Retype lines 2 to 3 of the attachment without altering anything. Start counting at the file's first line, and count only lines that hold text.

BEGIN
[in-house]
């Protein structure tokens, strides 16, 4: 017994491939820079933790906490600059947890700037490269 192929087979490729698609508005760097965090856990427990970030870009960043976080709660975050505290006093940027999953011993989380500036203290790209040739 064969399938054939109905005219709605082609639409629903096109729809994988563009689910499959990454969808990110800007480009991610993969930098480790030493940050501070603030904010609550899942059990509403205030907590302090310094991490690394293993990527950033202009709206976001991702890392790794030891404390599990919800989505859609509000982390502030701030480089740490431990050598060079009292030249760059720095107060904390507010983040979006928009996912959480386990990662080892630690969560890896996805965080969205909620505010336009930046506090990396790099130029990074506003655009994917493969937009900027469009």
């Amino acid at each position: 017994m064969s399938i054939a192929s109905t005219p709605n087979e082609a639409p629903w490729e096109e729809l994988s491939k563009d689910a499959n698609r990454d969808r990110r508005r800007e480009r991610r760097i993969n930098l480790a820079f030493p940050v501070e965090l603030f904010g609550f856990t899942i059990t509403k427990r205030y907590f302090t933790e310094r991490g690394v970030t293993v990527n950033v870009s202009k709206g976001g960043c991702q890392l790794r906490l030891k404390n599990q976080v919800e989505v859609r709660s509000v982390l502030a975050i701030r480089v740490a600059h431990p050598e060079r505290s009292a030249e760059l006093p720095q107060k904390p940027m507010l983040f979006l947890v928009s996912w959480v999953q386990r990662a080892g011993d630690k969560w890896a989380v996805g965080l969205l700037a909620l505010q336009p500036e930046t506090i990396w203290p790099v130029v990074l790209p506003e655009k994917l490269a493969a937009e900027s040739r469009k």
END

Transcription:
């Protein structure tokens, strides 16, 4: 017994491939820079933790906490600059947890700037490269 192929087979490729698609508005760097965090856990427990970030870009960043976080709660975050505290006093940027999953011993989380500036203290790209040739 064969399938054939109905005219709605082609639409629903096109729809994988563009689910499959990454969808990110800007480009991610993969930098480790030493940050501070603030904010609550899942059990509403205030907590302090310094991490690394293993990527950033202009709206976001991702890392790794030891404390599990919800989505859609509000982390502030701030480089740490431990050598060079009292030249760059720095107060904390507010983040979006928009996912959480386990990662080892630690969560890896996805965080969205909620505010336009930046506090990396790099130029990074506003655009994917493969937009900027469009």
């Amino acid at each position: 017994m064969s399938i054939a192929s109905t005219p709605n087979e082609a639409p629903w490729e096109e729809l994988s491939k563009d689910a499959n698609r990454d969808r990110r508005r800007e480009r991610r760097i993969n930098l480790a820079f030493p940050v501070e965090l603030f904010g609550f856990t899942i059990t509403k427990r205030y907590f302090t933790e310094r991490g690394v970030t293993v990527n950033v870009s202009k709206g976001g960043c991702q890392l790794r906490l030891k404390n599990q976080v919800e989505v859609r709660s509000v982390l502030a975050i701030r480089v740490a600059h431990p050598e060079r505290s009292a030249e760059l006093p720095q107060k904390p940027m507010l983040f979006l947890v928009s996912w959480v999953q386990r990662a080892g011993d630690k969560w890896a989380v996805g965080l969205l700037a909620l505010q336009p500036e930046t506090i990396w203290p790099v130029v990074l790209p506003e655009k994917l490269a493969a937009e900027s040739r469009k």